2002 B2C Retail Sales Estimate Boosted to $51.5 Billion

WizRate—the Internet super store with more than 1500 retailers—just upped its e-commerce B2C (business- to-consumer) retail sales projection for 2002, from the previous $45.2 billion to $51.5 billion. That’s an increase in its former forecast of nearly 14 percent—$6.3 billion!

B2C E-commerce Sales(U.S.)
2000 28.91
2001 35.87
2002 51.48

In the last two years, B2C online retail sales have risen more than $22.5 billion: 2000 to 2001, up 24 percent; 2001 to 2002, up 43.5 percent. Seems the “dot.com bomb” was a real explosion after all.

Source: E-Marketer:

Stay Home-Based Business

What’s the number one thing today everybody says they want more of? (No, not money; it’s what money will buy.) Time. What if there were a way to have an extra 45 minutes every work day to do whatever you wanted?

Do you know how much time the average American commuter spends going to and from work? According to the US Census Bureau, in the year 2000 it was 24 minutes (each way). That’s up from 1990 (the last time figures were available), when the average was 22.4 minutes. California and Georgia, two states famous for traffic hassles, both average 26.7 minutes each way.

A little fun with the calculator reveals that the average American commuter spends 48 minutes commuting every work day, four hours per week, over 17 hours per month and more than 206 hours per year: that’s eight and one-half days.

By the way, according to census data, three percent of the US work force is home-based—roughly the same as it was in 1990.

Source: US Census Bureau:

Bringing Home $4.5 Billion of Our Bacon

Have you read the 2002 Congressional Pig Book? It’s the annual compendium of “unauthorized pork-barrel projects” from this year’s federal appropriations, published by Citizens Against Government Waste (CAGW).

“Pork”—government funds, appointments or benefits dispensed or enacted by politicians to gain favor with their constituents—hidden in the 13 federal appropriations bills passed last fall stands at a record $20.1 billion, an increase of nine percent over last year’s $18.5-billion total. Since CAGW issued its first Pig Book in 1991, it has documented more than $140 billion in pork. The 602 projects profiled in the Pig Book summary will cost taxpayers more than $4.5 billion this year.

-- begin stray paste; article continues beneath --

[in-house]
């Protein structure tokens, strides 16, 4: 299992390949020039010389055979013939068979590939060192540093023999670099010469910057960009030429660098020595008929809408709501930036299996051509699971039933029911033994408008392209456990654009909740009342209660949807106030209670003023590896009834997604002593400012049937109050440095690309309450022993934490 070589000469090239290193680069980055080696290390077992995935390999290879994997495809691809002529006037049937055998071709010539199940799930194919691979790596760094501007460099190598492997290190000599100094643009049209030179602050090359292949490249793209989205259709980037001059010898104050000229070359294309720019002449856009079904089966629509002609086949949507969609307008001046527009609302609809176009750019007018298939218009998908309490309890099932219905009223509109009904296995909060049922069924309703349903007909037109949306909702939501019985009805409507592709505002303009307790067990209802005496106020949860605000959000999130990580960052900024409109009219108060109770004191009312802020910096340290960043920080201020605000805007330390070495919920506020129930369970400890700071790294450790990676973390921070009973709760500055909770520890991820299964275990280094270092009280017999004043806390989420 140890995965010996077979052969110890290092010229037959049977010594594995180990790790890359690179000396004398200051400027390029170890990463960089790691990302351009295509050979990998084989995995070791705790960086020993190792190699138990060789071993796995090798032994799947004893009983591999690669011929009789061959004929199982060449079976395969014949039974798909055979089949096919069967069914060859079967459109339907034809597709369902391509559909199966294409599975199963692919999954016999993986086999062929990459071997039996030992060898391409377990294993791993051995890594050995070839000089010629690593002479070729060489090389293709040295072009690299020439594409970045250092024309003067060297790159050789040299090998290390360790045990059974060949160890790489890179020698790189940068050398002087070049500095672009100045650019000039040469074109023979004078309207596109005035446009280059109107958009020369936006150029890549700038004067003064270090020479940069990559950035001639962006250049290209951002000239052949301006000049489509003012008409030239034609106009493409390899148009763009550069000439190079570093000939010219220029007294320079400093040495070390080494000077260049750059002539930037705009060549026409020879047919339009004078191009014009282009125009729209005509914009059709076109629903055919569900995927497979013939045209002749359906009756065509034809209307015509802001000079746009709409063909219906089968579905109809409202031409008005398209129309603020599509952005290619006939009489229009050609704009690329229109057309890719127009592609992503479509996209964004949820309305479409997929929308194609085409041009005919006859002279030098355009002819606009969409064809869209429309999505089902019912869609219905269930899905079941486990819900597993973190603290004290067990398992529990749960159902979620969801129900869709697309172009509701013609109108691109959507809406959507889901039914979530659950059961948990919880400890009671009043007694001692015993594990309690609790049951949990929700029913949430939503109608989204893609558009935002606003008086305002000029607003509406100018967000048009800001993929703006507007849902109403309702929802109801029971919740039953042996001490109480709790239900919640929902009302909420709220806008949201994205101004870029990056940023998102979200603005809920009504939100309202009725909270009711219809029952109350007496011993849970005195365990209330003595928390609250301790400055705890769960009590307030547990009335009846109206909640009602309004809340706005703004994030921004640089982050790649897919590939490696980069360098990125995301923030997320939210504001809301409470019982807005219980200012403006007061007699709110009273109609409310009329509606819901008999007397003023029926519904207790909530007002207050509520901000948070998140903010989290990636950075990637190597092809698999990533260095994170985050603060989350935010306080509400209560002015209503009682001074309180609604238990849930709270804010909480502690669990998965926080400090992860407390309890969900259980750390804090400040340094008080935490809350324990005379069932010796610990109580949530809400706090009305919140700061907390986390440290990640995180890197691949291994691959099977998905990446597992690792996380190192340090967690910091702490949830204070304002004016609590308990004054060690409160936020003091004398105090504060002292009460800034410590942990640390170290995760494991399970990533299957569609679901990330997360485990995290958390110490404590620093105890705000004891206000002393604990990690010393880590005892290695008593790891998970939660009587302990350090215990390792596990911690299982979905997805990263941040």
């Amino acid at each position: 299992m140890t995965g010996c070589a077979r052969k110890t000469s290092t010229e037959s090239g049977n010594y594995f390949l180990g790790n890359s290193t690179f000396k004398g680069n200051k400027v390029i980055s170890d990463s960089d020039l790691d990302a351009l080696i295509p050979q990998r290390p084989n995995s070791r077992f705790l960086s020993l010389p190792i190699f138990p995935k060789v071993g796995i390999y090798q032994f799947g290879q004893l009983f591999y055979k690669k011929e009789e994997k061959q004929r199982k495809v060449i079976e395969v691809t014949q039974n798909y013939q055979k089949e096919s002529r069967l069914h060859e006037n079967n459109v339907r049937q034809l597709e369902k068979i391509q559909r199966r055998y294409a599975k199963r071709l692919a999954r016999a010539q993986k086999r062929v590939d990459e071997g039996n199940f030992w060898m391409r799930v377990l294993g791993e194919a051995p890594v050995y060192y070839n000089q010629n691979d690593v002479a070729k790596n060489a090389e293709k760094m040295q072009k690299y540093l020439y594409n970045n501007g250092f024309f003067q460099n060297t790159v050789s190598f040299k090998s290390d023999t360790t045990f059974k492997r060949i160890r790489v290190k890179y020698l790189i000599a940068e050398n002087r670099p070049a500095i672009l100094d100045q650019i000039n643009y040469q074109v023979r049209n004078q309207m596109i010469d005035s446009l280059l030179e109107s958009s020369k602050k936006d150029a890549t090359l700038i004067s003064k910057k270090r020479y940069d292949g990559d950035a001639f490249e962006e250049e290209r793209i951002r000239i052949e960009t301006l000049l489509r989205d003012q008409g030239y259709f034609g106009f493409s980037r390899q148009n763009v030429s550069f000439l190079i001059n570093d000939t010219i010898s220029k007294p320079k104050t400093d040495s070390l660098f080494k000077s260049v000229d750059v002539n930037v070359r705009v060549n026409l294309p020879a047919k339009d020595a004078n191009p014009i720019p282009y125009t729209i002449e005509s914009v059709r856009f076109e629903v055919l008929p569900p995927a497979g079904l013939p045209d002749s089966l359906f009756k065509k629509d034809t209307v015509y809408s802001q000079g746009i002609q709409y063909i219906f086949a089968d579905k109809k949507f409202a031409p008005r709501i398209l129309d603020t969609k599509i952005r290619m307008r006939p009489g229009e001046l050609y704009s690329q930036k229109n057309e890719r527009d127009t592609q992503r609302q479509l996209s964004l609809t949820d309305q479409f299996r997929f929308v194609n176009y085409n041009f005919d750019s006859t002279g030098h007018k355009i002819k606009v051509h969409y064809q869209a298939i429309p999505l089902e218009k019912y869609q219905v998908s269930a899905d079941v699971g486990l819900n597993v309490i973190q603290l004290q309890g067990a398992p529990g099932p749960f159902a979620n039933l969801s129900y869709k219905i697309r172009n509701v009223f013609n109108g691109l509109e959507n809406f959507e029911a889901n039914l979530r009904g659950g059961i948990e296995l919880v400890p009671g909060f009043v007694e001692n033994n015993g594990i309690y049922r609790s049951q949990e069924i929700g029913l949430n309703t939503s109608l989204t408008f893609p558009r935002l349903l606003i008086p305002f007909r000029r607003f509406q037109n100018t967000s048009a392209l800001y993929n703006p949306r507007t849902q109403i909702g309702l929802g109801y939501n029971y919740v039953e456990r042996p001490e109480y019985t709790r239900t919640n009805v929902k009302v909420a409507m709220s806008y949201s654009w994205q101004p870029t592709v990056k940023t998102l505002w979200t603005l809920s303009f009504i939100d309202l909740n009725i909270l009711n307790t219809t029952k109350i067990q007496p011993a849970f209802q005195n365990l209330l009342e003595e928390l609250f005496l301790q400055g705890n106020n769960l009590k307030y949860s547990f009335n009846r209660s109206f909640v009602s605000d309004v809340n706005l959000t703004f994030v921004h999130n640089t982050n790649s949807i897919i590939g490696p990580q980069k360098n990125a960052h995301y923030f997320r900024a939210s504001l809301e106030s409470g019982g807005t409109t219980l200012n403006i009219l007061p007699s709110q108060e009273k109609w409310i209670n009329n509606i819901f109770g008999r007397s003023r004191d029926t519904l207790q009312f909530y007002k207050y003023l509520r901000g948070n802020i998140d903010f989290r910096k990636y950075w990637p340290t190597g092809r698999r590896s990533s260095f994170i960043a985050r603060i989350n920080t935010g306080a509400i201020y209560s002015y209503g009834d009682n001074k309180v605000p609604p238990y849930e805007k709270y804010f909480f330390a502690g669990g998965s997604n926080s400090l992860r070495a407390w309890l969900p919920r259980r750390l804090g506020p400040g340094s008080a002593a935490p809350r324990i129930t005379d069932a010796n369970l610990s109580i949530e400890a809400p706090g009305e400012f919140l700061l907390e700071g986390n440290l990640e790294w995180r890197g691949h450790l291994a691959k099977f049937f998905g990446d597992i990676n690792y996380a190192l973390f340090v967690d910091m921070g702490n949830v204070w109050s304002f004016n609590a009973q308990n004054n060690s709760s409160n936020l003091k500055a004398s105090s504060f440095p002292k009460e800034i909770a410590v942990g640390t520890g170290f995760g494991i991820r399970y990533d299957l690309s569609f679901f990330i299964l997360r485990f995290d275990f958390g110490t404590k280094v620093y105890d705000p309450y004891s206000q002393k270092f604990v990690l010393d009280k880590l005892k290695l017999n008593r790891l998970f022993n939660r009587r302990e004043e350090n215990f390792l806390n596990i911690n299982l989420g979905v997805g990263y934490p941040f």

Some interesting examples of “bacon” taxpayers are paying for from this year’s Pig Book:

  • $25 million for the International Fund for Ireland;
  • $5.67 million for wood utilization research;
  • $2 million for the Vulcan Monument in Birmingham, Ala. (Vulcan, as in, Mr. Spock?)
  • $1 million for the Southern New Mexico Fair and Rodeo in Dona Ana County, for a multi-purpose events center;
  • $450,000 for Pacific tropical ornamental fish research;
  • and our current favorite:

  • $273,000 to combat “Goth” culture in Blue Springs, Mo.
  • CAGW is a nonpartisan, nonprofit organization dedicated to eliminating waste, fraud, mismanagement and abuse in government.

    Source: On the Web At:

    Are The Golden Years Tarnishing?

    For many seniors, that’s just what’s happening. Household debt for persons 65 and older is skyrocketing—up 164 percent on average in the last eight years, to $20,302 in 2000, according to SRI Consulting Business Intelligence. That compares with a 92 percent increase for those younger than 65, reported USA Today.

    Older Americans are the fastest-growing group in personal bankruptcy filings. According to the Consumer Bankruptcy Project, a study done at Harvard University, approximately 82,000 Americans 65 or older filed for bankruptcy in 2001, up 244 percent from 1991. Although nearly half of the elderly people who file bankruptcy do so for “medical reasons,” a major home repair or loans to children or grandchildren are also frequent causes. Many seniors own a home and have good credit, so they have a higher capacity for debt than younger people; credit card debt—46 percent of seniors now owe something on their cards (up from 18.6 percent in 1991)—is what causes most of their financial problems.

    Many older Americans are indeed affluent, but 44 percent of retirees say Social Security was their primary source of income this year. That’s up from 38 percent in 2000, according to the Employee Benefit Research Institute.

    Clearly, older Americans represent a growing market for the extra-income opportunity of a home-based networking business.

    Source: USA Today:

    Time for a Change?

    Secretary of the Treasury Paul O’Neill calls the current tax code, “An abomination that strangles our prosperity and creates a drag on our ability to create jobs in this country.”

    According to the Joint Committee on Taxation, a congressional panel, the current tax code contains 1.4 million words. The regulations interpreting that code add another 8 million words.

    In a paper prepared for The Tax Foundation, Senior Economist Scott Moody reports that individuals, corporations and non-profits spend 5.8 billion hours complying with the tax code at a cost of $194 billion. This is an amount greater than the annual personal income of the residents of Delaware, Maine, Rhode Island, South Dakota, Vermont and Wyoming combined. He further states that this is like having “the entire populations of those states spending every dollar they earn each year on tax compliance.”

    Remember, this is not tax paid—only the cost of preparation!

    The IRS reports that it takes the average taxpayer 13 hours to fill out his or her 1040, which is why 56 percent of taxpayers use the services of professional accountants and tax preparers.

    A 1999 Associated Press poll found that more than half of those polled said that a flat tax rate, with the same rate for everyone, regardless of earnings, was more fair than the system we have now.

    Source: Associated Press